The sentencing in Los Angeles on Monday of Kevin Mitnick, the nation's most notorious computer hacker, for breaking into Sun Microsystems computers would ordinarily be cause for celebration by the federal government. Officials are still smarting from Mitnick's 1983 efforts to break into the Pentagon's computers. But federal officials are in no mood to celebrate.
February 6, 2013 | Michael Hiltzik
As martyrs go, Aaron Swartz was an extraordinary example of the breed. A computer programming genius, he had helped develop the social networking site Reddit and became known as a leading advocate for easy and free information sharing on the Web. When Swartz committed suicide in January, while awaiting trial on federal computer hacking charges that could have landed him in prison for 35 years and cost him fines of $1 million, his death was seen...
May 13, 2012
Los Angeles County voters will soon select a new district attorney, and it likely will be their most consequential vote in years. It is hard to overstate the role that the top prosecutor of the nation's most populous county will have as California completely reinvents its justice system. Residents must demand a D.A. who will do his or her utmost to keep them safe, while at the same time embracing reform and ensuring smarter, and less costly, punishment and supervision of nonviolent criminals.
August 12, 2008 | Joseph Menn, Times Staff Writer
Identity theft is soaring in California, and street gangs are angling for a piece of the action. Recent cases point to an interest in identity fraud by organizations as diverse as a Long Beach chapter of the Crips, the Armenian Power gang and the prison-based Mexican Mafia, according to law enforcement officials and fraud experts. The trend among criminals better known for violence and drug trafficking goes against type.
August 7, 2008 | Joseph Menn, Times Staff Writer
A gaping hole in the foundation of the Internet can allow malicious hackers to launch new attacks on corporate systems as well as individual computer users, a leading technology security researcher said Wednesday. The problem is being fixed, but many corporate systems remain vulnerable and the extent of any damage is unknown.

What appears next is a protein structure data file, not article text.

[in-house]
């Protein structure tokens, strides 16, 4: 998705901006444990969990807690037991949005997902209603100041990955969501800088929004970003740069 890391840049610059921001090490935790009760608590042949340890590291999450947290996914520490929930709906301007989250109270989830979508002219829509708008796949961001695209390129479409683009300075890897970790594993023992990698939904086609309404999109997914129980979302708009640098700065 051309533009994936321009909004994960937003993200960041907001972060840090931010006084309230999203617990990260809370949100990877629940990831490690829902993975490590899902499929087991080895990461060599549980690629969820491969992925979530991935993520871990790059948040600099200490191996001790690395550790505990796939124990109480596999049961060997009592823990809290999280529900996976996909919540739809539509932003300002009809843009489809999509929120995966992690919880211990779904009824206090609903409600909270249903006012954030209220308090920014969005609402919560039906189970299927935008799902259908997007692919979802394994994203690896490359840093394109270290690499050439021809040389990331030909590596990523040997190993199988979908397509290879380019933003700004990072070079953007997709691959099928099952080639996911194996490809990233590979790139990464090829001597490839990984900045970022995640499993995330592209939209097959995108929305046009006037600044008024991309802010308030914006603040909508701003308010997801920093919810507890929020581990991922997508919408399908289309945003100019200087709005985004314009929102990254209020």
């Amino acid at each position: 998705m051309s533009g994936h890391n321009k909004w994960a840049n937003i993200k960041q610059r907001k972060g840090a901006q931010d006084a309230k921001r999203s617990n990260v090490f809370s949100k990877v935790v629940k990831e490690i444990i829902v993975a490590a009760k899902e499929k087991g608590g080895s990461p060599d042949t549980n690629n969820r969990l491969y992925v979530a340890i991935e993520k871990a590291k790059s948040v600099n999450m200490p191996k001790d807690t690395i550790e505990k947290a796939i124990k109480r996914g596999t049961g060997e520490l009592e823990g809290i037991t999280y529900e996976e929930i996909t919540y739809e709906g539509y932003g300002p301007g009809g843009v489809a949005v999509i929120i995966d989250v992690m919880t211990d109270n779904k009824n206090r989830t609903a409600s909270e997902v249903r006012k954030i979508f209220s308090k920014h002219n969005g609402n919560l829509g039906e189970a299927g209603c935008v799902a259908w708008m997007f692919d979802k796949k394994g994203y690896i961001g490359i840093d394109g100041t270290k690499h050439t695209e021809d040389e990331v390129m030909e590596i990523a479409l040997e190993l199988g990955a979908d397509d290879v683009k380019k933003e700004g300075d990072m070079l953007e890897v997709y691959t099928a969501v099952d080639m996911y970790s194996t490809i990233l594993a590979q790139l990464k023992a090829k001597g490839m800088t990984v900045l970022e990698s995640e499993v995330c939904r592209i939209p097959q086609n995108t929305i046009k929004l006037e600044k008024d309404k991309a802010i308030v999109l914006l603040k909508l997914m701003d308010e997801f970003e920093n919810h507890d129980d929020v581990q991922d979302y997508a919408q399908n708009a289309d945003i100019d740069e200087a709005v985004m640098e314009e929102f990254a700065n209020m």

August 6, 2008 | Joseph Menn and Andrea Chang, Times Staff Writers
Federal authorities said Tuesday that they had cracked the largest case of identity theft in U.S. history, charging 11 people in the theft of more than 40 million credit and debit card account numbers from computer systems at such major retailers as TJ Maxx and Barnes & Noble.
July 25, 2008 | Michelle Quinn and John M. Glionna, Times Staff Writers
Treat your I.T. workers well. Listen to their concerns. Encourage their creativity. But set up good checks to make sure they can't hijack your system. That may be the lesson in the wake of the 10-day standoff here between a computer network expert and the municipality for which he worked. Terry Childs, 43, a suspended systems administrator for the city and county of San Francisco, sits in a jail cell, accused of tampering with the very computer network he was hired to maintain.
Assistant U.S. Atty. Chris Painter, who has prosecuted a number of high-profile hacking cases in Los Angeles, has been named to a top computer crime-fighting post with the Justice Department in Washington. Painter, 42, was recently named deputy chief of the Justice Department's computer crime and intellectual property section, one of the fastest-growing areas of the department. As an assistant U.S.
Financial losses from computer crime seem to be growing dramatically--perhaps into the tens of billions of dollars annually for companies worldwide, according to an author of an annual survey released today. Computer crime is increasing, but views diverge about which problems--from high-profile vandalism such as last year's "Love Bug" e-mail virus, to profit-seeking hackers, to insider theft of corporate secrets--cause the most damage.
June 11, 2008 | Joseph Menn, Times Staff Writer
Cyber-crime pays. But selling counterfeit drugs apparently pays better. Some of the world's most prolific spammers used to tout products for a few pennies per million e-mails or con consumers into forking over credit card information. But these groups have found that the most profit and growth potential lies in actually shipping the fake Viagra and other products they're hawking, according to a study scheduled for release today by a top security researcher.
December 23, 2007 | From Times Wire Services
The number of U.S. adults targeted by e-mail scams more than doubled during the last three years, resulting in losses of more than $3 billion, as cyber criminals used more sophisticated methods to steal money. An estimated 124 million U.S. adults received so-called phishing e-mail attacks this year, compared with 57 million in 2004, according to a report published by research firm Gartner Inc. The percentage of people who lost money rose to 3.3%, from 2.3% last year, Gartner said.